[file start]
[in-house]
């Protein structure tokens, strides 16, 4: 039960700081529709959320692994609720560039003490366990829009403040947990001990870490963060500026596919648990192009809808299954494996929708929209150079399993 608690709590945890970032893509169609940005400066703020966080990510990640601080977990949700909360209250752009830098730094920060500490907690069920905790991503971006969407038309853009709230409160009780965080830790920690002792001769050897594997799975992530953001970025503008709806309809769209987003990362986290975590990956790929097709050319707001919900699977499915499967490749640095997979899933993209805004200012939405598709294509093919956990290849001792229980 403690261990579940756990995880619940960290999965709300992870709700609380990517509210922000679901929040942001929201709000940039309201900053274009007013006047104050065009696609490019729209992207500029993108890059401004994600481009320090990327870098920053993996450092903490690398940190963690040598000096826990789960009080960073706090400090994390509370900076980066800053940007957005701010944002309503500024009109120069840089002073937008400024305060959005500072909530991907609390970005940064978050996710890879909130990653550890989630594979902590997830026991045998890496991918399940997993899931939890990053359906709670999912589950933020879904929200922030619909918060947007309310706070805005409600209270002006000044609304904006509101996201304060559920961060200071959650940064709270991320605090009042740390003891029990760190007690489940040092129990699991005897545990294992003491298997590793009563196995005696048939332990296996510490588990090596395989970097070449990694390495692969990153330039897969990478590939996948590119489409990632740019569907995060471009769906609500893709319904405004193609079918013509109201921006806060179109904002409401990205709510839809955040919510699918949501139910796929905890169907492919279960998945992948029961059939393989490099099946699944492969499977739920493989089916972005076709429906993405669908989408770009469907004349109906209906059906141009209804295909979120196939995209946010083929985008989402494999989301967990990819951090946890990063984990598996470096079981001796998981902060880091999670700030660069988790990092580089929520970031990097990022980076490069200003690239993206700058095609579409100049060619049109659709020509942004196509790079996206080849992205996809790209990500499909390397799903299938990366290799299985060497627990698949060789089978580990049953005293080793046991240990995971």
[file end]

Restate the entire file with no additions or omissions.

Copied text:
[in-house]
């Protein structure tokens, strides 16, 4: 039960700081529709959320692994609720560039003490366990829009403040947990001990870490963060500026596919648990192009809808299954494996929708929209150079399993 608690709590945890970032893509169609940005400066703020966080990510990640601080977990949700909360209250752009830098730094920060500490907690069920905790991503971006969407038309853009709230409160009780965080830790920690002792001769050897594997799975992530953001970025503008709806309809769209987003990362986290975590990956790929097709050319707001919900699977499915499967490749640095997979899933993209805004200012939405598709294509093919956990290849001792229980 403690261990579940756990995880619940960290999965709300992870709700609380990517509210922000679901929040942001929201709000940039309201900053274009007013006047104050065009696609490019729209992207500029993108890059401004994600481009320090990327870098920053993996450092903490690398940190963690040598000096826990789960009080960073706090400090994390509370900076980066800053940007957005701010944002309503500024009109120069840089002073937008400024305060959005500072909530991907609390970005940064978050996710890879909130990653550890989630594979902590997830026991045998890496991918399940997993899931939890990053359906709670999912589950933020879904929200922030619909918060947007309310706070805005409600209270002006000044609304904006509101996201304060559920961060200071959650940064709270991320605090009042740390003891029990760190007690489940040092129990699991005897545990294992003491298997590793009563196995005696048939332990296996510490588990090596395989970097070449990694390495692969990153330039897969990478590939996948590119489409990632740019569907995060471009769906609500893709319904405004193609079918013509109201921006806060179109904002409401990205709510839809955040919510699918949501139910796929905890169907492919279960998945992948029961059939393989490099099946699944492969499977739920493989089916972005076709429906993405669908989408770009469907004349109906209906059906141009209804295909979120196939995209946010083929985008989402494999989301967990990819951090946890990063984990598996470096079981001796998981902060880091999670700030660069988790990092580089929520970031990097990022980076490069200003690239993206700058095609579409100049060619049109659709020509942004196509790079996206080849992205996809790209990500499909390397799903299938990366290799299985060497627990698949060789089978580990049953005293080793046991240990995971």